3. Household stimulus payments
To support the wider economy $4.8 billion will fund one-off tax-free payments of $750 to pensioners, social security, veteran and other income support recipients and eligible concession card holders. This is expected to help up to 6.5 million people who will begin to receive this payment from 31st March 2020.
4. Targeted support for the most severely affected regions
Sectors, regions and communities who have been disproportionately economically affected by the coronavirus will benefit from $1 billion in support. This includes a waiver of fees and charges for some tourism businesses.
5. Support for casual workers
Concern for casual workers has been growing due to the economic hardship they will suffer if they are required to self-isolate or indeed, become ill. To address this issue, the government has announced it will waive the one week wait period for access to sickness allowance for casuals and contractors (but not sole contractors).
Advice for your business during the coronavirus crisis
The Government stimulus package is a welcome relief for many business owners during such economic uncertainty. But we know that employers will also have questions about how best to manage employees during this time as well. The importance of a business contingency plan was paramount during the bushfires and employers may need to revisit their strategy regarding disruption as a result of the coronavirus.
News regarding cancelled events
A precautionary measure has been put in place to ban non-essential events (sports, music and arts festivals) and gatherings of more than 500 people. At the time of writing, essential gatherings such as work and school have not been cancelled although some universities are now only offering online lectures.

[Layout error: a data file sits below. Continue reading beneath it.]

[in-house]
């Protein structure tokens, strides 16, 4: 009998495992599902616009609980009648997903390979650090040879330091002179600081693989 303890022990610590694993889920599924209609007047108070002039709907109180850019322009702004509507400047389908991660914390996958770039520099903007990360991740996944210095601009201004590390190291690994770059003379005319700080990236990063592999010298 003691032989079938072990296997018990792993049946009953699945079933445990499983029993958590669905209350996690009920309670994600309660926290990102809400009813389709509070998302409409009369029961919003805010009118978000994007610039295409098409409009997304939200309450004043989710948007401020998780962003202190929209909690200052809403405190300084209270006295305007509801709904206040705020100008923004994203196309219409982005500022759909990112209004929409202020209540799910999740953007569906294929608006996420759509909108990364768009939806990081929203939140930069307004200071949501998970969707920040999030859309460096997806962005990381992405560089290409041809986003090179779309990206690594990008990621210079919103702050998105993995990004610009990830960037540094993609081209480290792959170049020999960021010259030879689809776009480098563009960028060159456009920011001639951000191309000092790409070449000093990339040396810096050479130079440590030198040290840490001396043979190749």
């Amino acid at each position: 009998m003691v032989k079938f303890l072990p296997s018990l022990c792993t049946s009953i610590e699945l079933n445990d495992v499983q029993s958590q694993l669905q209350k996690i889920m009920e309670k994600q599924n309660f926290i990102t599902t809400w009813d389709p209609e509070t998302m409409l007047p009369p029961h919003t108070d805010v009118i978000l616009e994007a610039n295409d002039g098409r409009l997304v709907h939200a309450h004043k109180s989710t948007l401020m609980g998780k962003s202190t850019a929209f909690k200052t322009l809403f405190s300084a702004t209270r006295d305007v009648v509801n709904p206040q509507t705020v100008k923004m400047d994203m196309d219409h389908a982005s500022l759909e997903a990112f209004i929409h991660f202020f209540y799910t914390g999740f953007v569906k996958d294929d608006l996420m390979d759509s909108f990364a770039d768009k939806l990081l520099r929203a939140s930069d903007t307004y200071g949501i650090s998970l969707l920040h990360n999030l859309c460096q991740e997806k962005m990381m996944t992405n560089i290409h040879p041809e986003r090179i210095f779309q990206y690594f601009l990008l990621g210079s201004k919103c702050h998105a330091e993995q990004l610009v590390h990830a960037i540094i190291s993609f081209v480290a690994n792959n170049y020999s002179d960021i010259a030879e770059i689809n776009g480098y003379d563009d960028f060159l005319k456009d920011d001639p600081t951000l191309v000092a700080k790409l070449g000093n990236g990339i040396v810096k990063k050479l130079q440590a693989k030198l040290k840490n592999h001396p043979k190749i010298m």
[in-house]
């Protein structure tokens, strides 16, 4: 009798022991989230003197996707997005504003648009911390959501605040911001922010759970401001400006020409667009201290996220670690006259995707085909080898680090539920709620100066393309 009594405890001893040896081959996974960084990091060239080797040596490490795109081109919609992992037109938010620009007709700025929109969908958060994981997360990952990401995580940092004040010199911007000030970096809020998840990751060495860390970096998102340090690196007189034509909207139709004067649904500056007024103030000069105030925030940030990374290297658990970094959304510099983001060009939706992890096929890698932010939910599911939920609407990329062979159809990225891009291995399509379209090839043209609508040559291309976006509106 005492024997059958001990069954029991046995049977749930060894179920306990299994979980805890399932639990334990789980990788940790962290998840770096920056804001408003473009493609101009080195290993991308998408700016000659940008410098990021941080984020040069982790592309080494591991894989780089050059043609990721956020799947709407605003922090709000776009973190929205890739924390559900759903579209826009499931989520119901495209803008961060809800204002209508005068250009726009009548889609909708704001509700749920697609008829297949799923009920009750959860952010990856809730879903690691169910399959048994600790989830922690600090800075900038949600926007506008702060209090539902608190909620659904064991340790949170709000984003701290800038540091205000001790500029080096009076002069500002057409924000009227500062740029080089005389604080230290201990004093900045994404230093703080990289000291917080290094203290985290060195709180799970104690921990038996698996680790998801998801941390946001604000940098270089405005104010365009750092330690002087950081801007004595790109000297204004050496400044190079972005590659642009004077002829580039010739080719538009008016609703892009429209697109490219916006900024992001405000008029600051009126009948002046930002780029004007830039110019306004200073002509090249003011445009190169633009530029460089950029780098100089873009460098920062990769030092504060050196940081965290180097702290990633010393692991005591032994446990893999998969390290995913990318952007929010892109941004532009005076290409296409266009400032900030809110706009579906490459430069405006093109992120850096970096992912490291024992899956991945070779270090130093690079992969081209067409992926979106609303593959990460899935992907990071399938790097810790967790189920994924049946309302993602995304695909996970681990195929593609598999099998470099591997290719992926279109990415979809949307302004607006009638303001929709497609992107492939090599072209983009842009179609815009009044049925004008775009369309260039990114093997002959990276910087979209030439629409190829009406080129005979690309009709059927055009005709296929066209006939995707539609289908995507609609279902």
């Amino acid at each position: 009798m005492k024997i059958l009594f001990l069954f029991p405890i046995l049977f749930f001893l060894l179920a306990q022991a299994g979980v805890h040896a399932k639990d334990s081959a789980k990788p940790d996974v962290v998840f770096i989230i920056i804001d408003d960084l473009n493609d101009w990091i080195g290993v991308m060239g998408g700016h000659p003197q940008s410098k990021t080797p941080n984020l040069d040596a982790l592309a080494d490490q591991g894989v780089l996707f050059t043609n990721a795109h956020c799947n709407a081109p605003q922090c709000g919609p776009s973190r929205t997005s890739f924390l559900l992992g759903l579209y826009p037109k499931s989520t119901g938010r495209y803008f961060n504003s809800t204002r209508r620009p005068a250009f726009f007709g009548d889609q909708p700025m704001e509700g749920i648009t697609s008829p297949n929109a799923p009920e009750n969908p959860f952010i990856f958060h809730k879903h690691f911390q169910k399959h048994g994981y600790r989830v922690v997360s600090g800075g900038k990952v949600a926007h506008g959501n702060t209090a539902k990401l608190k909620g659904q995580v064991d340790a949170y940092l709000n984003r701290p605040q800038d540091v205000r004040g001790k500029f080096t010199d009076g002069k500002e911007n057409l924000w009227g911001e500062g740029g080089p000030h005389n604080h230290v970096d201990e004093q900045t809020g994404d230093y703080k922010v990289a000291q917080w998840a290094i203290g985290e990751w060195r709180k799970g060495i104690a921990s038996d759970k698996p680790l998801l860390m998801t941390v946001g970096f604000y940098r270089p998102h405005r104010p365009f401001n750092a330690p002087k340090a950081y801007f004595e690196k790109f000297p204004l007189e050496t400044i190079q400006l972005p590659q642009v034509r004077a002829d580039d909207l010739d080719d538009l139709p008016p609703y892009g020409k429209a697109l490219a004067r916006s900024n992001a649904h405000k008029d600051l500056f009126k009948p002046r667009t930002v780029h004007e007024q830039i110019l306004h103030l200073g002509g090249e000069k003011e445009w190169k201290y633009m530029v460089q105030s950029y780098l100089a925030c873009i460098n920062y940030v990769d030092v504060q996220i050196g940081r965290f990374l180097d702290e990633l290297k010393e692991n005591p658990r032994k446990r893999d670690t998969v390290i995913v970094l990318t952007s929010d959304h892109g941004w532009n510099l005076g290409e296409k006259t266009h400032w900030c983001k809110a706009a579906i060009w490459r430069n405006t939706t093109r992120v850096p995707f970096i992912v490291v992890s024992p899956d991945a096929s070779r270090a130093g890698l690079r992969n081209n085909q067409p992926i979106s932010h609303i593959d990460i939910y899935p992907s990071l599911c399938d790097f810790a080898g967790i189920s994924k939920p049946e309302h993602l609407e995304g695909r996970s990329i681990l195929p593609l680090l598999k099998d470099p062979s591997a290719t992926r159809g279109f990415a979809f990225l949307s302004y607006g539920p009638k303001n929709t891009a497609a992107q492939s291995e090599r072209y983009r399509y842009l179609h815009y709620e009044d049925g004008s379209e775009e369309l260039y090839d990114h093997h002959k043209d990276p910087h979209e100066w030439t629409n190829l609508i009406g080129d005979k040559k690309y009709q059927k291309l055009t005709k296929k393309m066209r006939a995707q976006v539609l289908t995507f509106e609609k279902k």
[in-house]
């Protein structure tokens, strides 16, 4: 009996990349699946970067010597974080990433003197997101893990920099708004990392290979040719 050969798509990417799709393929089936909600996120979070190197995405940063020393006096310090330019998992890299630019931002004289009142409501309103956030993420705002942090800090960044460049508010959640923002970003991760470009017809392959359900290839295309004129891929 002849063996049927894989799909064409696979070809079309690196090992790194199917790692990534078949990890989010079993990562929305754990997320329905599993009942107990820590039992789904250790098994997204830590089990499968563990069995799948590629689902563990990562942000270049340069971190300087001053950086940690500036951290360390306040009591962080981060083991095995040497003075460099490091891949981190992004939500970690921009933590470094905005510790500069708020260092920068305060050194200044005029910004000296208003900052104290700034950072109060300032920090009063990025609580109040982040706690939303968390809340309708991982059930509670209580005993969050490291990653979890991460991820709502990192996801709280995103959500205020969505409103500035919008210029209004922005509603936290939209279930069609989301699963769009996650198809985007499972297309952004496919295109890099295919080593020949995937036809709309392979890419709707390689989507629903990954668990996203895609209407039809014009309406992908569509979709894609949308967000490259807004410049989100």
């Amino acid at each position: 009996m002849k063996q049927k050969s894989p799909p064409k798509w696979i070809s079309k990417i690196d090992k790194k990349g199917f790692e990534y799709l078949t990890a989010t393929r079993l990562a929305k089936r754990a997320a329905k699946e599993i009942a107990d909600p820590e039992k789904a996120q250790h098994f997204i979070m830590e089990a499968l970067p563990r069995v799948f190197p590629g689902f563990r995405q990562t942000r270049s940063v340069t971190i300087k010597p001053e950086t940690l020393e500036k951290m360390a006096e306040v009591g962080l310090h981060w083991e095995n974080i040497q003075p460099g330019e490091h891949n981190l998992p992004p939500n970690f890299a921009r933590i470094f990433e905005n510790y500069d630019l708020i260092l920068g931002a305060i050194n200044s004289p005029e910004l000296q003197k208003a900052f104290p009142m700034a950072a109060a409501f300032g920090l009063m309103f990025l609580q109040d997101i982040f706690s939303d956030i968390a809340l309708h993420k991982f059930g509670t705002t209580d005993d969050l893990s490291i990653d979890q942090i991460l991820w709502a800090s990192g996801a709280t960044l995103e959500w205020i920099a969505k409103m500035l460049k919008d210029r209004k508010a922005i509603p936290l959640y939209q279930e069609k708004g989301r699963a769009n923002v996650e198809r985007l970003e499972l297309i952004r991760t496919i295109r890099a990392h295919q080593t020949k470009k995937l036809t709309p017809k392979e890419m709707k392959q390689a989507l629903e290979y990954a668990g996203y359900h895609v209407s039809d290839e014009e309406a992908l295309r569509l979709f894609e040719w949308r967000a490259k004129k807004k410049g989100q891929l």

If you require urgent advice on business contingency or people management, please contact us.
Friday 13th March 2020
How to protect your workplace against coronavirus
The coronavirus (COVID-19) has had an enormous impact on our supermarkets and, chances are, you’ll feel the uncertainty in the workplace as well.
Following sensible hygiene practices can help reduce the spread of the coronavirus at your workplace;
- Ensure staff have a clean place to wash their hands with hot water and soap and encourage them to do so … OFTEN
- Supply hand sanitiser gel and tissues
- Remind staff to cough into their elbow, not their hands
- Increase your general cleaning routines for surfaces such as door handles, handrails etc.
- Communicate openly and regularly with your people. Provide the latest information from reputable sources e.g. health.gov.au and listen to their concerns.
- If you haven’t already got one, develop a business continuity plan and regularly review it as the situation changes. Consider what functions/roles are essential and what can be changed or stopped for a period of time.
- Test your systems and infrastructure so you know whether people can work remotely if required.
We advise you suspend non-essential international travel to high-risk countries. If travelling abroad, staff should practice good hygiene. Encourage them to use disposable gloves in public places and to take hand sanitiser to reduce the chances of infection.
While away and upon their return, encourage them to monitor their health. Get them to seek medical advice and diagnosis if they experience symptoms while travelling or within 14 days of returning to Australia.
For the latest travel advice, see SmartTraveller.
Do you run a business and have a HR question about coronavirus?
The HR Dept provide outsourced HR support to employers. If you are an employee we would suggest that you contact the Fair Work Ombudsman.
Looking for expert HR support?
We can help you focus on your business by taking care of all your human resources needs.
Let us know how we can help or ask about our free initial HR review.